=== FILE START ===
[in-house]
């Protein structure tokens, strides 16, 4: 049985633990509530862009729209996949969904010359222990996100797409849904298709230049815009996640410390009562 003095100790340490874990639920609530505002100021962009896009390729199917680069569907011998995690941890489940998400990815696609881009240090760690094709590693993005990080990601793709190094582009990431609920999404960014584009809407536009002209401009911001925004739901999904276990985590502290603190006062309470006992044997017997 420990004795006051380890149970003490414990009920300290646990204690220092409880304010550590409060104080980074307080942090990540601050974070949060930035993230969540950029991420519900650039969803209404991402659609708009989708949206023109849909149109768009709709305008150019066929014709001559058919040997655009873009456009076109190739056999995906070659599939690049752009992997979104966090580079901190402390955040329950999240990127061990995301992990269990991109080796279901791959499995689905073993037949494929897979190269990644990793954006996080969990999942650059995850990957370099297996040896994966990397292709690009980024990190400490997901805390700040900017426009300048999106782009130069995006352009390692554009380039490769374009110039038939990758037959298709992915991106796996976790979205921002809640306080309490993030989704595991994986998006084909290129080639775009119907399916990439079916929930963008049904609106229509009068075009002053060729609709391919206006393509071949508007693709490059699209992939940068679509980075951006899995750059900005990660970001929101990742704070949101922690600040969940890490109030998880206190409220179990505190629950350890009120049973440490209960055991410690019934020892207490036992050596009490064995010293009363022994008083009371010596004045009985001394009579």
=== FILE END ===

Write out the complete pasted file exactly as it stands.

[in-house]
């Protein structure tokens, strides 16, 4: 049985633990509530862009729209996949969904010359222990996100797409849904298709230049815009996640410390009562 003095100790340490874990639920609530505002100021962009896009390729199917680069569907011998995690941890489940998400990815696609881009240090760690094709590693993005990080990601793709190094582009990431609920999404960014584009809407536009002209401009911001925004739901999904276990985590502290603190006062309470006992044997017997 420990004795006051380890149970003490414990009920300290646990204690220092409880304010550590409060104080980074307080942090990540601050974070949060930035993230969540950029991420519900650039969803209404991402659609708009989708949206023109849909149109768009709709305008150019066929014709001559058919040997655009873009456009076109190739056999995906070659599939690049752009992997979104966090580079901190402390955040329950999240990127061990995301992990269990991109080796279901791959499995689905073993037949494929897979190269990644990793954006996080969990999942650059995850990957370099297996040896994966990397292709690009980024990190400490997901805390700040900017426009300048999106782009130069995006352009390692554009380039490769374009110039038939990758037959298709992915991106796996976790979205921002809640306080309490993030989704595991994986998006084909290129080639775009119907399916990439079916929930963008049904609106229509009068075009002053060729609709391919206006393509071949508007693709490059699209992939940068679509980075951006899995750059900005990660970001929101990742704070949101922690600040969940890490109030998880206190409220179990505190629950350890009120049973440490209960055991410690019934020892207490036992050596009490064995010293009363022994008083009371010596004045009985001394009579």